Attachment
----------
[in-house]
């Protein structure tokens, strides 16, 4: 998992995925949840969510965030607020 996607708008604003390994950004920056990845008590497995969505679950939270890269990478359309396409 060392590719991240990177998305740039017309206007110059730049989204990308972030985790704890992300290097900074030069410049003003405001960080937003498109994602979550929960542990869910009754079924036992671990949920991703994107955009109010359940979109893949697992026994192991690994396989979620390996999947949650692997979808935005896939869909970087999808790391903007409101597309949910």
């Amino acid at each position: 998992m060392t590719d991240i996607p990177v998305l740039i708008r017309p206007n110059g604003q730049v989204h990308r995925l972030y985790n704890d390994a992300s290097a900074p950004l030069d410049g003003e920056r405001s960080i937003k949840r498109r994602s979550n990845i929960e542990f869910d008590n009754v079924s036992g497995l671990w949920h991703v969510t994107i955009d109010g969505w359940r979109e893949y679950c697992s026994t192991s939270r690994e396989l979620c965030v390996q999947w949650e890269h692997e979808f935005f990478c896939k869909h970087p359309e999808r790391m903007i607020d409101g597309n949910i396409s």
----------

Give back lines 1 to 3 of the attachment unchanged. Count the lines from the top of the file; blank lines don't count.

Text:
[in-house]
């Protein structure tokens, strides 16, 4: 998992995925949840969510965030607020 996607708008604003390994950004920056990845008590497995969505679950939270890269990478359309396409 060392590719991240990177998305740039017309206007110059730049989204990308972030985790704890992300290097900074030069410049003003405001960080937003498109994602979550929960542990869910009754079924036992671990949920991703994107955009109010359940979109893949697992026994192991690994396989979620390996999947949650692997979808935005896939869909970087999808790391903007409101597309949910």
């Amino acid at each position: 998992m060392t590719d991240i996607p990177v998305l740039i708008r017309p206007n110059g604003q730049v989204h990308r995925l972030y985790n704890d390994a992300s290097a900074p950004l030069d410049g003003e920056r405001s960080i937003k949840r498109r994602s979550n990845i929960e542990f869910d008590n009754v079924s036992g497995l671990w949920h991703v969510t994107i955009d109010g969505w359940r979109e893949y679950c697992s026994t192991s939270r690994e396989l979620c965030v390996q999947w949650e890269h692997e979808f935005f990478c896939k869909h970087p359309e999808r790391m903007i607020d409101g597309n949910i396409s």